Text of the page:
Career Pathway Plans, Career Cluster, Knowledge and Skills Charts

VTECS Cluster Frameworks, VTECS, 1866 Southern Lane, Decatur, GA, 30033,404-679-4501 ext 543

What are Career Clusters? Career Prospects System, New Mexico Career Resource Network, CAREER TECHNICAL AND WORKFORCE EDUCATION BUREAU (CTWEB), Education Building, 300 Don Gaspar, Santa Fe, NM 87501, (505) 827-6512

Ultrasound Technician Information: The Educational and Skill Requirements

An ultrasound tech performs the role of scanning the bodies of patients with sound waves. The professional creates images that the physician can use to detect medical conditions, monitor medical conditions and/or assess the health of fetal in pregnant women. Therefore, they work directly with physicians and patients. Ultrasound technicians are also referred to as diagnostic medical sonographers or simply sonographers. They often specialize in abdominal sonography, obstetric & gynecologic, cardiac, vascular, breast or neurosonography. Many of these professionals are employed in medical centers, hospitals or private clinics.

Educational requirements

To work in this field, you require an associate degree in sonography. The associate degree programs take about 2 years. Furthermore, to practice as a sonographer, you can enroll for a bachelor degree program that takes 4 years. Professionals who are already working in the health care industry can consider a certificate program that takes 1 year. This gives the practitioner the opportunity to learn diagnostic medical sonography. Some employers provide on-the-job training to their workers who possess experience in other healthcare careers, such as nursing.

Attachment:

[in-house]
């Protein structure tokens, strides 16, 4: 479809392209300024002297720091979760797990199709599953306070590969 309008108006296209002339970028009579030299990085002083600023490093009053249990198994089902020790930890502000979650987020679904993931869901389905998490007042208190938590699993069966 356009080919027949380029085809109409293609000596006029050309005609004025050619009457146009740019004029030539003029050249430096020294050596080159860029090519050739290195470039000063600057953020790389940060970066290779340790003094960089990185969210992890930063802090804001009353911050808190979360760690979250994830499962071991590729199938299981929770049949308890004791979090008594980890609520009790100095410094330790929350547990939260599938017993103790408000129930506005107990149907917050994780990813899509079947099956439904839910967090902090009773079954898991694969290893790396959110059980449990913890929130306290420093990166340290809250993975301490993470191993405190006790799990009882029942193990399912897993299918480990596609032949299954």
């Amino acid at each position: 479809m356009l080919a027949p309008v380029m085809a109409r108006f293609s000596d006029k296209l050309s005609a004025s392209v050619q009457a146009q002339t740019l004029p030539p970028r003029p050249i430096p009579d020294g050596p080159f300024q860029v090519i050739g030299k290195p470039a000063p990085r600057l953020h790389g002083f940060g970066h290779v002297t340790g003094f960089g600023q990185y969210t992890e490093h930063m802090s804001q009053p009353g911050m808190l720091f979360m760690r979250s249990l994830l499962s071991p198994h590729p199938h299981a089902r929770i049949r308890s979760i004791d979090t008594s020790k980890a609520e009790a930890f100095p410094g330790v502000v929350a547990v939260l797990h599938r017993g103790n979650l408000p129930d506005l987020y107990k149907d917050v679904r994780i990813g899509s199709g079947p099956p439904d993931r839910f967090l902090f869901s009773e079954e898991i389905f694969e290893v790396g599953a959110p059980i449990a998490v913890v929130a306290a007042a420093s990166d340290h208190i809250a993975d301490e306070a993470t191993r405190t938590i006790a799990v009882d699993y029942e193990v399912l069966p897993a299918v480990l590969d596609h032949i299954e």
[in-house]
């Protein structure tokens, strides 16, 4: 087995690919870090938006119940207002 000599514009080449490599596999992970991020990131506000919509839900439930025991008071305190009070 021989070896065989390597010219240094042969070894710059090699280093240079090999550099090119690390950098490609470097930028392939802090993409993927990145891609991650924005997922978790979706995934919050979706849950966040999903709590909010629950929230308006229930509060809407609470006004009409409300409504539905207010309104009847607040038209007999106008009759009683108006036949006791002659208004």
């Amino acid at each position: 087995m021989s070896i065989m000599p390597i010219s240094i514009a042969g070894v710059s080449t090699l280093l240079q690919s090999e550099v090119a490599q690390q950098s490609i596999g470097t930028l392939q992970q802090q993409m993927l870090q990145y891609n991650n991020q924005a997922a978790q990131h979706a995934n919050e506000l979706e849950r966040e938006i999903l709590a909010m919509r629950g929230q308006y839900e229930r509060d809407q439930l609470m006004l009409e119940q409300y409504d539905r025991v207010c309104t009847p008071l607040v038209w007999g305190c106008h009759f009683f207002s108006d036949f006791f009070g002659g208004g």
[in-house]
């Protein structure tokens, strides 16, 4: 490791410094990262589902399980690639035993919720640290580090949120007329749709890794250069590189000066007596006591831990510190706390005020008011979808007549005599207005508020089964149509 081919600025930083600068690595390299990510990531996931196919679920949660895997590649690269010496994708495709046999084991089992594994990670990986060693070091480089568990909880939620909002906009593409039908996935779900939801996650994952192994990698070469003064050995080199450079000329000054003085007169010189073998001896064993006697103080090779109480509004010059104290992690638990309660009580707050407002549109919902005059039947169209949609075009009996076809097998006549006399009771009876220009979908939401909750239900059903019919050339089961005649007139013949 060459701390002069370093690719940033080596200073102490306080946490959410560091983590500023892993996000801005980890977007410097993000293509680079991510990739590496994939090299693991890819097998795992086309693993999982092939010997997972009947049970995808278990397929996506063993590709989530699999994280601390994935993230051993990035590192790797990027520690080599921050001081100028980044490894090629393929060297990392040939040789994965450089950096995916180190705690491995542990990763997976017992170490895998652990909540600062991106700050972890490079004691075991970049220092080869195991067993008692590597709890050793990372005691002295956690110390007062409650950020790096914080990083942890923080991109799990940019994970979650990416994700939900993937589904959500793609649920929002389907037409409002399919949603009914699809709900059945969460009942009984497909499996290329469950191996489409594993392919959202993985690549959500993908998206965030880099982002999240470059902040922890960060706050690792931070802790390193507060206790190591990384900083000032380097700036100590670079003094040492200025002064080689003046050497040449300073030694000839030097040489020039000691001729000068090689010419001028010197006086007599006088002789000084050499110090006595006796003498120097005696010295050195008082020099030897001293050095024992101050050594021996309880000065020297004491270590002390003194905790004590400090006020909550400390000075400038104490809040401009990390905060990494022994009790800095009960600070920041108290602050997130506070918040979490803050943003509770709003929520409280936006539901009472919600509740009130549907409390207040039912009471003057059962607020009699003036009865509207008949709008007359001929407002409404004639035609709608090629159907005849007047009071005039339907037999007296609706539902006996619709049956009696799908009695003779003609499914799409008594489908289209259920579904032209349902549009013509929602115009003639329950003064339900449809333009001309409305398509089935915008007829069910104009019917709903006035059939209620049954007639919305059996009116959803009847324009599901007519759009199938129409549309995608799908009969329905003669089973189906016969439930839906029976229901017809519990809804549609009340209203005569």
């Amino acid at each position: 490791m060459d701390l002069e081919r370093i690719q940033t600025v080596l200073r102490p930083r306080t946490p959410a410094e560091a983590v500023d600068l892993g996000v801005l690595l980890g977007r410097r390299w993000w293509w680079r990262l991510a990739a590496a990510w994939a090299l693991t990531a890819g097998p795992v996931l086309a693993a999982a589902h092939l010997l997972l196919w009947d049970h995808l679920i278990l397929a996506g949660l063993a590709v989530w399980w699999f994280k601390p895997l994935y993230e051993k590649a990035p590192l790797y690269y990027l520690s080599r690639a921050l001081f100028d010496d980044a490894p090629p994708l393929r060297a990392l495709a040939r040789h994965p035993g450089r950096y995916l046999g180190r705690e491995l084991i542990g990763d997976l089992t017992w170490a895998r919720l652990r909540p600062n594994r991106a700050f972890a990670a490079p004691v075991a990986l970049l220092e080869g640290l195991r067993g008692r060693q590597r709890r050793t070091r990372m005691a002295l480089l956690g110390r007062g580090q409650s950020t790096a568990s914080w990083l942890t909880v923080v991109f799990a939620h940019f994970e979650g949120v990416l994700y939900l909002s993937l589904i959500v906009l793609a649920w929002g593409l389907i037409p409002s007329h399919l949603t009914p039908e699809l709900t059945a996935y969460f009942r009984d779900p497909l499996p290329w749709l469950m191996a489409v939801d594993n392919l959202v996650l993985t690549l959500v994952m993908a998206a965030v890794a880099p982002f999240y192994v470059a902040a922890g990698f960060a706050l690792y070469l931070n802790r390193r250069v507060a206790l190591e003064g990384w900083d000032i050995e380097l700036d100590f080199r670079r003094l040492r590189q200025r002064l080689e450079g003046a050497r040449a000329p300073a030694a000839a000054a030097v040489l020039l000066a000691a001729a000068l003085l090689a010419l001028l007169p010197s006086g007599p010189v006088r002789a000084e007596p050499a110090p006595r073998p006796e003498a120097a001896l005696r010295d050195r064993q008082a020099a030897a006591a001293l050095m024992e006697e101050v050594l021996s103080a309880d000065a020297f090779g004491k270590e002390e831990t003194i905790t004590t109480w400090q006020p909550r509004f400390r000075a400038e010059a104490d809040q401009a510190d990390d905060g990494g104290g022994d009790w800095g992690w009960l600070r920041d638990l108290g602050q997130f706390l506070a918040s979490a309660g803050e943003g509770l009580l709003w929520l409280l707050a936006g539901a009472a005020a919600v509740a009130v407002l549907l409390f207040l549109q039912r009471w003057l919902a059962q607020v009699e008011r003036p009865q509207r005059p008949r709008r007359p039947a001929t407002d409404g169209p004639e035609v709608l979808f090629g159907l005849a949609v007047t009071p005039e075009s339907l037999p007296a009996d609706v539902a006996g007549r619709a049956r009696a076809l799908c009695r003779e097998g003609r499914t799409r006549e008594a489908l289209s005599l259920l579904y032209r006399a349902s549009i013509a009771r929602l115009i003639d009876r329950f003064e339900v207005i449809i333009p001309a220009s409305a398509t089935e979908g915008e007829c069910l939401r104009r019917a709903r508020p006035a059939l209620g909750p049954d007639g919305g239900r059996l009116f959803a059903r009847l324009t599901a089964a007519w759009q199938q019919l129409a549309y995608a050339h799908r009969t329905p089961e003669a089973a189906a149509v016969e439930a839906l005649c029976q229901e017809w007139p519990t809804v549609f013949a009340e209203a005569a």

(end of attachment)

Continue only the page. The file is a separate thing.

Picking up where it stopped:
In any training program, several courses are taught including anatomy, patient care, basic physics, instrumentation, physiology and medical ethics. In addition, learners obtain supervised clinical training. Many of the employers opt to hire candidates who have acquired their training from an accredited program. The accrediting body seeks to determine the technician’s expertise in visualizing particular sections of the body. Ultrasound technicians who possess a wide range of credentials and specializations often have the best employment prospects and chances of promotion. Multiple specialties can advance your opportunities to supervisory, administrative or managerial positions.